emails between ISCOLE investigators and Coca-Cola that not surprisingly suggests that these relationships have the very real potential to influence the framing of results even if funders [are] not involved in study design.

As I discuss in Unsavory Truth, the influence of food-industry funders appears to occur at an unconscious level; investigators do not recognize the influence and typically deny it.

As I also discuss in that book, Coca-Cola generously funded the ISCOLE study some years ago.  It has since changed its policy on research funding.

Apr 16 2019

Comment on a study correlating sugary beverages to mortality

I am occasionally asked to comment on new studies that appear.  Practice Update: Diabetes asked for a comment on this study:

VS Malik, et al.  Long-Term Consumption of Sugar Sweetened and Artificially Sweetened Beverages and Risk of Mortality in US Adults. Circulation. 2019;139:00–00. DOI: 10.1161/CIRCULATIONAHA.118.037401

The study concluded: “Consumption of SSBs [sugar-sweetened beverages] was positively associated with mortality primarily through CVD [cardiovascular disease] mortality and showed a graded association with dose. The positive association between high intake levels of ASBs [artificially sweetened beverages] and total and CVD mortality observed among women requires further confirmation.”

Here’s what I said:

This study is based on analyses of data from two remarkably large and long-standing investigations of diet and disease risk. The investigators looked for correlations between mortality and consumption of sugar-sweetened beverages (SSB) and found them. More than two SSB servings a day was associated with higher mortality, particularly from cardiovascular disease, and, to a lesser extent, cancer.

Thus, this study adds to the increasing body of evidence associating SSBs with poor health. SSBs provide calories, but nothing of nutritional value. Other studies correlate SSBs with obesity, type 2 diabetes, and heart disease. A further correlation with increased mortality is not surprising, but it is good to have it confirmed.

These results associate high intake of SSBs with disease risk, but cannot prove that SSBs causedisease. Epidemiological studies like these, based on self-reported dietary data, require careful interpretation. In part, this is because intake of SSBs tracks closely with other lifestyle characteristics. Heavy SSB users tend to be more sedentary, more likely to smoke, to consume more meat and calories, but to eat fewer vegetables than light users—overall, to have less healthy dietary habits in general. Still, reducing or eliminating SSB intake is harmless and could well improve health.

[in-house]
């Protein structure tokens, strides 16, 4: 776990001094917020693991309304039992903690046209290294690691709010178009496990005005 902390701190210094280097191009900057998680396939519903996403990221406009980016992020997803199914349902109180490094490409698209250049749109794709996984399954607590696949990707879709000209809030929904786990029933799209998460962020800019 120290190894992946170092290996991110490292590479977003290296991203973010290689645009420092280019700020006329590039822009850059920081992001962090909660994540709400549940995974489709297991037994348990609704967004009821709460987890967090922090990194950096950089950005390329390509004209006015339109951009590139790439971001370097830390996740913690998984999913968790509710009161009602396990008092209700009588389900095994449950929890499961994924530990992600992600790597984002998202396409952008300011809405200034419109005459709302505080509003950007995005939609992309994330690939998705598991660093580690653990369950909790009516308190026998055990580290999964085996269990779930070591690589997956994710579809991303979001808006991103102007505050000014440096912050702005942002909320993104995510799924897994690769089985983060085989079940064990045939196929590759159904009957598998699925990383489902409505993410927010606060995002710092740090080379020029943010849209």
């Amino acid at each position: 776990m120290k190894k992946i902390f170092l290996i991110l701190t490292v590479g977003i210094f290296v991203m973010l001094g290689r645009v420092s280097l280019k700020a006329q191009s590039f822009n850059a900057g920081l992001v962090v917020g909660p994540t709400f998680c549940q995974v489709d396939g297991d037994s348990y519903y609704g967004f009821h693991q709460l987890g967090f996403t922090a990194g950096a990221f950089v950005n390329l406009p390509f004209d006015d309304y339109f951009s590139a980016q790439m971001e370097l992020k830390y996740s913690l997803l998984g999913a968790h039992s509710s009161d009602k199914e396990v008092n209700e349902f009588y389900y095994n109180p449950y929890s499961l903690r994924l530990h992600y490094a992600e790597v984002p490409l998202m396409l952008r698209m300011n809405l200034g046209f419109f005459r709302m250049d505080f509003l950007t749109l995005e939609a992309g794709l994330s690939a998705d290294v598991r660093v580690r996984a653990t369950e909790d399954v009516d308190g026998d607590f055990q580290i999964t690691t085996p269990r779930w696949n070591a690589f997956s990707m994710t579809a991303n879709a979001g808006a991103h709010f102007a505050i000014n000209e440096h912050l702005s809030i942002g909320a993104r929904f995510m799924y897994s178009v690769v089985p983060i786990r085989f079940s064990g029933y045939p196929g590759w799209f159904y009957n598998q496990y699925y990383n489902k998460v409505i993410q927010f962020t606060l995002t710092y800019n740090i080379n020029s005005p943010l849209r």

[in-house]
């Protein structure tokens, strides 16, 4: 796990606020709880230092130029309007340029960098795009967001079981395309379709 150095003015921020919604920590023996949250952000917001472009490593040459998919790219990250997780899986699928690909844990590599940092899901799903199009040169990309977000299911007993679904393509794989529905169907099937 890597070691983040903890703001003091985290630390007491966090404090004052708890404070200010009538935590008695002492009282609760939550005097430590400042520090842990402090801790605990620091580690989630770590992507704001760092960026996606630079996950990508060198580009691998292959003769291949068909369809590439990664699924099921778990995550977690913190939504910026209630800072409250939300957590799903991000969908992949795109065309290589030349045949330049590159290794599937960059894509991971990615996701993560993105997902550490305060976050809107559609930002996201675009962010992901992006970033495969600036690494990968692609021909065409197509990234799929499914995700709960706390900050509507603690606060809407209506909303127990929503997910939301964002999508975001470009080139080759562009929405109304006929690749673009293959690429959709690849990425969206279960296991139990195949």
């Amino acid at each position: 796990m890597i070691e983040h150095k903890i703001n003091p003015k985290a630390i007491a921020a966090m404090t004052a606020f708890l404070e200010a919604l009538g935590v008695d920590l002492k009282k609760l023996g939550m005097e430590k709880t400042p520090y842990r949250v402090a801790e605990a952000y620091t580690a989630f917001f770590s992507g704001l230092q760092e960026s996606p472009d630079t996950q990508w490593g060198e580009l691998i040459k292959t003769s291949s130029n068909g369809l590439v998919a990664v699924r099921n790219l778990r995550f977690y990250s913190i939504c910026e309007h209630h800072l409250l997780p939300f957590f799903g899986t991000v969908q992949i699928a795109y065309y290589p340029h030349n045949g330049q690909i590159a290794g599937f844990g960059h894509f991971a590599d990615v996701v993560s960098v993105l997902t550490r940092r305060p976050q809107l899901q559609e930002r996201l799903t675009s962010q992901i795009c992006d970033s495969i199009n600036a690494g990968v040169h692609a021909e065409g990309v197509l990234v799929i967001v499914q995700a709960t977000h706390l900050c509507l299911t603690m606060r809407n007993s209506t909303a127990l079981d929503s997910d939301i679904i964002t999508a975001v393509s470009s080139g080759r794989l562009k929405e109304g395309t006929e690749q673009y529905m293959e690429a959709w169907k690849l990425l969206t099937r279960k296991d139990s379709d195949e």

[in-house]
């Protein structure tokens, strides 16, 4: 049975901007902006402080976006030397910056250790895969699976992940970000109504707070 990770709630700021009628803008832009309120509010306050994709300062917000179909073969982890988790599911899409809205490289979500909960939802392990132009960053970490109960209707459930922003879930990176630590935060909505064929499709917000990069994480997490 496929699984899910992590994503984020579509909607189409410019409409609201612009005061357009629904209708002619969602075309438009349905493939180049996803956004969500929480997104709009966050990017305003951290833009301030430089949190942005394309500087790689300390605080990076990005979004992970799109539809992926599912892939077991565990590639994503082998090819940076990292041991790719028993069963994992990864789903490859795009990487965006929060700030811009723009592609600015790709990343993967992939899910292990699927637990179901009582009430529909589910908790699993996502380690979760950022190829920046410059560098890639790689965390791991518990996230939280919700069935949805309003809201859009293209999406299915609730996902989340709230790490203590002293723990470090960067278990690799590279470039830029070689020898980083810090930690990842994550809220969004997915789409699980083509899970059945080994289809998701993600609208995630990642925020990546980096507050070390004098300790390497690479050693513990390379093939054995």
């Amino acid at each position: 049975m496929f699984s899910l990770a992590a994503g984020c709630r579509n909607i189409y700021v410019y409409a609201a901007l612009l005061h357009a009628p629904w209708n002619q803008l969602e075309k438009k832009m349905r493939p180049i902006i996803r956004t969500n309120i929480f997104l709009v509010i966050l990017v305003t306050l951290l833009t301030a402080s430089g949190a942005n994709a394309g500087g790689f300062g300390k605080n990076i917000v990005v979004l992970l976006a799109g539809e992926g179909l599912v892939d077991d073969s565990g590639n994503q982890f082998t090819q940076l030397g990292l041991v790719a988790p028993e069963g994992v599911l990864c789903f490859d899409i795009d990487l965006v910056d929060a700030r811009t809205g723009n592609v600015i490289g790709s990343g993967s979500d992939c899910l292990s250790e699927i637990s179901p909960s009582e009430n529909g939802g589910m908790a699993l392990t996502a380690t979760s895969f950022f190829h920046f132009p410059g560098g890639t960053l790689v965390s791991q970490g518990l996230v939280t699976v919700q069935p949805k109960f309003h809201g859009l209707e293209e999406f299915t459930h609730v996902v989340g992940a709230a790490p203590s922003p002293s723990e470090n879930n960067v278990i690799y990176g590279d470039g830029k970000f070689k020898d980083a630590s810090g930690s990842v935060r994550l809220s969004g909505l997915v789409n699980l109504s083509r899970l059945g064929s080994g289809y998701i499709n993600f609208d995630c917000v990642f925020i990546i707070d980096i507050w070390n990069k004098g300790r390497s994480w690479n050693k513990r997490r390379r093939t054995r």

Oct 24 2018

The soda industry is having trouble meeting calorie targets

In 2014, the soda industry (American Beverage Industry, Coke, Pepsi, and Dr. Pepper) and the Alliance for a Healthier Generation (founded by the American Heart Association and the Clinton Foundation) pledged to reduce calories in its beverages as a means to help with weight control.  The pledge was to reduce calories in sugary drinks by 20% by 2025.

At the moment, achievement of this goal seems unlikely according to a report by the American Beverage Association and the Alliance. 

The overall summary: a 3 (!) calorie per person per day reduction since 2014.

Plotting the data this way makes the change seem significant, but this industry has a long way to go.

Why isn’t it doing better?  The simple answer: sugary drinks sell and are highly profitable.

The report explains the trends:

  • A decline in consumption of carbonated soft drinks, but an increase in consumption of sugary sports drinks, energy drinks, and ready-to-drink teas and coffees.
  • A decline in retail sales of carbonated soft drinks, but an increase in calories from fountain drinks and food service.
  • An increase in sales of smaller-size containers, but also an increase in sales of larger containers.

The report does not give advertising figures.

I’d like to know which products are getting the most marketing dollars.   Want to take a guess?

Sep 19 2018

Soda company pouring rights contracts: exposed!

I first wrote about soda company pouring rights contracts in 2000.  I also discussed these contracts in Soda Politics: Taking on Big Soda (and Winning).

These contracts are still a big issue, at least at the college level.

A site called MuckRock has just published an analysis of 38 pouring rights contracts, which it obtained through open-records requests from public universities.

Good for them!  The contracts make riveting reading.

Coke and Pepsi compete for these contracts and it is easy to understand why.  They provide for exclusive sales of the winning company’s products on school campuses.

The companies give the schools money, often in the millions.  In return, the schools are required to promote—heavily—the contracted products.

As MuckRock documents, the contracts demand lots of space and exposure for the products.  They turn colleges and universities into pushers of sugary beverages.  This, at a time when everyone would be healthier avoiding sugary drinks or consuming them in small amounts.

MuckRock posts the contracts so you can read them for yourself.

Is your college not listed?  MuchRock says:

Well, we want to expand our survey to your school, too. Help us out by sending us the name of a public college or university, and we’ll submit a request for its alliance in the Battle of the Colas.

This is great investigative reporting.  When I wrote my 2000 article, I based it on one contract leaked to me by a school food official appalled by this marketing technique.  At the time, Coke and Pepsi were contracting with junior high and elementary schools.  Fortunately, they have stopped doing that and are now concentrating on older kids.

That’s some progress, I guess.

Want to get pouring rights off of your campus?  Good luck with that.  This is a perfect example of money vs. public healh.  Guess which is more likely to win.

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Jan 29 2018

Soft drinks: anything that sells

The soft drink industry is in big trouble.  Sugary drinks aren’t great for health, and sales are down.  But this industry keeps trying.

I’m starting to collect interesting innovations.  Would you believe?

Yum?